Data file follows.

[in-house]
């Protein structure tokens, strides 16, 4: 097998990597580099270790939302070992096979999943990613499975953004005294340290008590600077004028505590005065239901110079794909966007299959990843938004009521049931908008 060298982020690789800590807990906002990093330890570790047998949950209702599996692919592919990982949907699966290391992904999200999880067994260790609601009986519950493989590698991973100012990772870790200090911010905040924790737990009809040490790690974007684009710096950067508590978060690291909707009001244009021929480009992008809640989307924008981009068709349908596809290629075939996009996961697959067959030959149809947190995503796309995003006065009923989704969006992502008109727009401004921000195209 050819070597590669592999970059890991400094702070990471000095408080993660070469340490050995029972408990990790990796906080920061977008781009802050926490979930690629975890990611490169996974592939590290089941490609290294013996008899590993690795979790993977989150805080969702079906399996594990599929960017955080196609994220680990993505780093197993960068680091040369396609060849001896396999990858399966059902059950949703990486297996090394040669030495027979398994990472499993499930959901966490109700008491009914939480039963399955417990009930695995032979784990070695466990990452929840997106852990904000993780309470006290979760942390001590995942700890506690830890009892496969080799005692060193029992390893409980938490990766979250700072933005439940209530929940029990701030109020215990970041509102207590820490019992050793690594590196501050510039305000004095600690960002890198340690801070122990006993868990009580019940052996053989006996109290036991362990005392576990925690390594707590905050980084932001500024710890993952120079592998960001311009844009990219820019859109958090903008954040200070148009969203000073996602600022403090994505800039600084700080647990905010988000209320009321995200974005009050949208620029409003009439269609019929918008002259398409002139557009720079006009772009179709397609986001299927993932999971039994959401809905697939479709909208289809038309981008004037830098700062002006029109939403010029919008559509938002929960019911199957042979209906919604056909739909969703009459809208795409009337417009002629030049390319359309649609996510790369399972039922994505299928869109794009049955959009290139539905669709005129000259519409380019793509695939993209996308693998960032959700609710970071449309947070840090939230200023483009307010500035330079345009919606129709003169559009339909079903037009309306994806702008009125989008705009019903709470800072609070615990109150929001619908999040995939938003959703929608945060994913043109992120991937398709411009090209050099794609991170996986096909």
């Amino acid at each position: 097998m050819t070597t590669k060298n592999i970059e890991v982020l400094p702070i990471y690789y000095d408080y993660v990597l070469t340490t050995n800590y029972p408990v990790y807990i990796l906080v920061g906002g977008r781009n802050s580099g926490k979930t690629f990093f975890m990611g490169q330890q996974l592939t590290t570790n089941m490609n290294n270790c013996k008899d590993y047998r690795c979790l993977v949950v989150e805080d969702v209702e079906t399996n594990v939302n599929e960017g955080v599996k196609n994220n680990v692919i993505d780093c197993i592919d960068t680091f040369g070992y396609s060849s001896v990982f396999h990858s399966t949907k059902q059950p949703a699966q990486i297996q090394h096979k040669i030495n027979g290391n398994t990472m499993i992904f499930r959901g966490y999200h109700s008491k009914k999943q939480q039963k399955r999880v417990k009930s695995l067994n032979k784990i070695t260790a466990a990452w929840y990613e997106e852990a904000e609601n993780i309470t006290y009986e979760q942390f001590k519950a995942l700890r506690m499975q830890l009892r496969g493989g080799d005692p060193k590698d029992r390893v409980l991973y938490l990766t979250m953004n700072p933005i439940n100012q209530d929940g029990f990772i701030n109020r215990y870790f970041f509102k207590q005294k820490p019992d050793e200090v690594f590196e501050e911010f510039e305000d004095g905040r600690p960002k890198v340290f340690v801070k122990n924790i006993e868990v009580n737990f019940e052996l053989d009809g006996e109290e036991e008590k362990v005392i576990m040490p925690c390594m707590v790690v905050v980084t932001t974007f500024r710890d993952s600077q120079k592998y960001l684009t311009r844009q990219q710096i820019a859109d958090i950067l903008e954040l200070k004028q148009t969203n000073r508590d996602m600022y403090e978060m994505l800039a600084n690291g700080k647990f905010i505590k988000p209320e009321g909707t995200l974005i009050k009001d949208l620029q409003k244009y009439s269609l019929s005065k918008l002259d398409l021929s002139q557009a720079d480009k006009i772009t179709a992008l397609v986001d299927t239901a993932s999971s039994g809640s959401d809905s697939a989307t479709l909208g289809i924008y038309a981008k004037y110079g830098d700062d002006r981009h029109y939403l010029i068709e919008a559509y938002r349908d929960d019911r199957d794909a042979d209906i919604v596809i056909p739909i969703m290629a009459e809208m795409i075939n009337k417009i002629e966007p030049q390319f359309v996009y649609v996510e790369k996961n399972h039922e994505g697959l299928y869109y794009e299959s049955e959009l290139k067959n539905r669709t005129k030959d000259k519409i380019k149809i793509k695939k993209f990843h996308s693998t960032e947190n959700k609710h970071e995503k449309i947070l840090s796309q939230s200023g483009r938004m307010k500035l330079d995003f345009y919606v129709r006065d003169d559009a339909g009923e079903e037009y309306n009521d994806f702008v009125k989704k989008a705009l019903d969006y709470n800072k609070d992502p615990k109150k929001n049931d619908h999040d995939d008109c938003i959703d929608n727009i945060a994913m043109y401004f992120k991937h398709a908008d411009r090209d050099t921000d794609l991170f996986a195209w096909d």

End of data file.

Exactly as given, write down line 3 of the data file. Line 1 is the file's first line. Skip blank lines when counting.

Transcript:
């Amino acid at each position: 097998m050819t070597t590669k060298n592999i970059e890991v982020l400094p702070i990471y690789y000095d408080y993660v990597l070469t340490t050995n800590y029972p408990v990790y807990i990796l906080v920061g906002g977008r781009n802050s580099g926490k979930t690629f990093f975890m990611g490169q330890q996974l592939t590290t570790n089941m490609n290294n270790c013996k008899d590993y047998r690795c979790l993977v949950v989150e805080d969702v209702e079906t399996n594990v939302n599929e960017g955080v599996k196609n994220n680990v692919i993505d780093c197993i592919d960068t680091f040369g070992y396609s060849s001896v990982f396999h990858s399966t949907k059902q059950p949703a699966q990486i297996q090394h096979k040669i030495n027979g290391n398994t990472m499993i992904f499930r959901g966490y999200h109700s008491k009914k999943q939480q039963k399955r999880v417990k009930s695995l067994n032979k784990i070695t260790a466990a990452w929840y990613e997106e852990a904000e609601n993780i309470t006290y009986e979760q942390f001590k519950a995942l700890r506690m499975q830890l009892r496969g493989g080799d005692p060193k590698d029992r390893v409980l991973y938490l990766t979250m953004n700072p933005i439940n100012q209530d929940g029990f990772i701030n109020r215990y870790f970041f509102k207590q005294k820490p019992d050793e200090v690594f590196e501050e911010f510039e305000d004095g905040r600690p960002k890198v340290f340690v801070k122990n924790i006993e868990v009580n737990f019940e052996l053989d009809g006996e109290e036991e008590k362990v005392i576990m040490p925690c390594m707590v790690v905050v980084t932001t974007f500024r710890d993952s600077q120079k592998y960001l684009t311009r844009q990219q710096i820019a859109d958090i950067l903008e954040l200070k004028q148009t969203n000073r508590d996602m600022y403090e978060m994505l800039a600084n690291g700080k647990f905010i505590k988000p209320e009321g909707t995200l974005i009050k009001d949208l620029q409003k244009y009439s269609l019929s005065k918008l002259d398409l021929s002139q557009a720079d480009k006009i772009t179709a992008l397609v986001d299927t239901a993932s999971s039994g809640s959401d809905s697939a989307t479709l909208g289809i924008y038309a981008k004037y110079g830098d700062d002006r981009h029109y939403l010029i068709e919008a559509y938002r349908d929960d019911r199957d794909a042979d209906i919604v596809i056909p739909i969703m290629a009459e809208m795409i075939n009337k417009i002629e966007p030049q390319f359309v996009y649609v996510e790369k996961n399972h039922e994505g697959l299928y869109y794009e299959s049955e959009l290139k067959n539905r669709t005129k030959d000259k519409i380019k149809i793509k695939k993209f990843h996308s693998t960032e947190n959700k609710h970071e995503k449309i947070l840090s796309q939230s200023g483009r938004m307010k500035l330079d995003f345009y919606v129709r006065d003169d559009a339909g009923e079903e037009y309306n009521d994806f702008v009125k989704k989008a705009l019903d969006y709470n800072k609070d992502p615990k109150k929001n049931d619908h999040d995939d008109c938003i959703d929608n727009i945060a994913m043109y401004f992120k991937h398709a908008d411009r090209d050099t921000d794609l991170f996986a195209w096909d």